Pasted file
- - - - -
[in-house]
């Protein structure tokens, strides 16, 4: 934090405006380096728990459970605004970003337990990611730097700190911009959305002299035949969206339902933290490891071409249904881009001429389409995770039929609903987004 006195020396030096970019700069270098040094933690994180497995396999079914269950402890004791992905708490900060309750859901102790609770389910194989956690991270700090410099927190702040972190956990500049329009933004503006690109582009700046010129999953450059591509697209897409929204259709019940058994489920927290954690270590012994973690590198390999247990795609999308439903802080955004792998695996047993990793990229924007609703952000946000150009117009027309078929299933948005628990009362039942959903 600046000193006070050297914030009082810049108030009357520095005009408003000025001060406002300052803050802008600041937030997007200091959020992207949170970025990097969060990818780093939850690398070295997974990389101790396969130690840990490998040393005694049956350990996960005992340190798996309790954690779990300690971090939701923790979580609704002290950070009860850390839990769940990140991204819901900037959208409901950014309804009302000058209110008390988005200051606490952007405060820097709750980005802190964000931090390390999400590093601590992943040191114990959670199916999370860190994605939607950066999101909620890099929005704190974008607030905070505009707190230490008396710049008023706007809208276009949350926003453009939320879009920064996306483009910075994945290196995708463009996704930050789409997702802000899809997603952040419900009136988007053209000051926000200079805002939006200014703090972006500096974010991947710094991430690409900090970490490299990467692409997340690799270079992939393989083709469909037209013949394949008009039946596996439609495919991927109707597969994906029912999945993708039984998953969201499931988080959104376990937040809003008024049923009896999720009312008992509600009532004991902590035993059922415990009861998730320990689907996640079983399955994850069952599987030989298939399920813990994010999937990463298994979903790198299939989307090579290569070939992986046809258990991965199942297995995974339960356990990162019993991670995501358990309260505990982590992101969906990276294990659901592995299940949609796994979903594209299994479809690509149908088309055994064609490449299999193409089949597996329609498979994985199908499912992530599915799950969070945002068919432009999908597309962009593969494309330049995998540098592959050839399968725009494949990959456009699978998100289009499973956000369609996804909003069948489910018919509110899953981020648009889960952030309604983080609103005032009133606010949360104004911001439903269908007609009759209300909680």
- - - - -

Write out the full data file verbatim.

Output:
[in-house]
């Protein structure tokens, strides 16, 4: 934090405006380096728990459970605004970003337990990611730097700190911009959305002299035949969206339902933290490891071409249904881009001429389409995770039929609903987004 006195020396030096970019700069270098040094933690994180497995396999079914269950402890004791992905708490900060309750859901102790609770389910194989956690991270700090410099927190702040972190956990500049329009933004503006690109582009700046010129999953450059591509697209897409929204259709019940058994489920927290954690270590012994973690590198390999247990795609999308439903802080955004792998695996047993990793990229924007609703952000946000150009117009027309078929299933948005628990009362039942959903 600046000193006070050297914030009082810049108030009357520095005009408003000025001060406002300052803050802008600041937030997007200091959020992207949170970025990097969060990818780093939850690398070295997974990389101790396969130690840990490998040393005694049956350990996960005992340190798996309790954690779990300690971090939701923790979580609704002290950070009860850390839990769940990140991204819901900037959208409901950014309804009302000058209110008390988005200051606490952007405060820097709750980005802190964000931090390390999400590093601590992943040191114990959670199916999370860190994605939607950066999101909620890099929005704190974008607030905070505009707190230490008396710049008023706007809208276009949350926003453009939320879009920064996306483009910075994945290196995708463009996704930050789409997702802000899809997603952040419900009136988007053209000051926000200079805002939006200014703090972006500096974010991947710094991430690409900090970490490299990467692409997340690799270079992939393989083709469909037209013949394949008009039946596996439609495919991927109707597969994906029912999945993708039984998953969201499931988080959104376990937040809003008024049923009896999720009312008992509600009532004991902590035993059922415990009861998730320990689907996640079983399955994850069952599987030989298939399920813990994010999937990463298994979903790198299939989307090579290569070939992986046809258990991965199942297995995974339960356990990162019993991670995501358990309260505990982590992101969906990276294990659901592995299940949609796994979903594209299994479809690509149908088309055994064609490449299999193409089949597996329609498979994985199908499912992530599915799950969070945002068919432009999908597309962009593969494309330049995998540098592959050839399968725009494949990959456009699978998100289009499973956000369609996804909003069948489910018919509110899953981020648009889960952030309604983080609103005032009133606010949360104004911001439903269908007609009759209300909680």